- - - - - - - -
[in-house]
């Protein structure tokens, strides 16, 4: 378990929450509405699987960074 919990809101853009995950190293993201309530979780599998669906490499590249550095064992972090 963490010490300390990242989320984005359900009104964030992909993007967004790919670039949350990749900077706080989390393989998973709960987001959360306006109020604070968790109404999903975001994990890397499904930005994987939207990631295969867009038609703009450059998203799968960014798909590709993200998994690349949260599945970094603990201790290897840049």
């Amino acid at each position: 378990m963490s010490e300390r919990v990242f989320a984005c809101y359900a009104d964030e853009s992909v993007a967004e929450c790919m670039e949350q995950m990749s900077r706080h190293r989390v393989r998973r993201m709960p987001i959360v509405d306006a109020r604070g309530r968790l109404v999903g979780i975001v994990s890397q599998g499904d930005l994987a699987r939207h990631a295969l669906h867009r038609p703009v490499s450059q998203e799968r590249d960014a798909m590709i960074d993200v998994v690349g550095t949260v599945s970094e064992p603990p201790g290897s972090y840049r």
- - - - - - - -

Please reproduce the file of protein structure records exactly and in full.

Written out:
[in-house]
């Protein structure tokens, strides 16, 4: 378990929450509405699987960074 919990809101853009995950190293993201309530979780599998669906490499590249550095064992972090 963490010490300390990242989320984005359900009104964030992909993007967004790919670039949350990749900077706080989390393989998973709960987001959360306006109020604070968790109404999903975001994990890397499904930005994987939207990631295969867009038609703009450059998203799968960014798909590709993200998994690349949260599945970094603990201790290897840049």
């Amino acid at each position: 378990m963490s010490e300390r919990v990242f989320a984005c809101y359900a009104d964030e853009s992909v993007a967004e929450c790919m670039e949350q995950m990749s900077r706080h190293r989390v393989r998973r993201m709960p987001i959360v509405d306006a109020r604070g309530r968790l109404v999903g979780i975001v994990s890397q599998g499904d930005l994987a699987r939207h990631a295969l669906h867009r038609p703009v490499s450059q998203e799968r590249d960014a798909m590709i960074d993200v998994v690349g550095t949260v599945s970094e064992p603990p201790g290897s972090y840049r």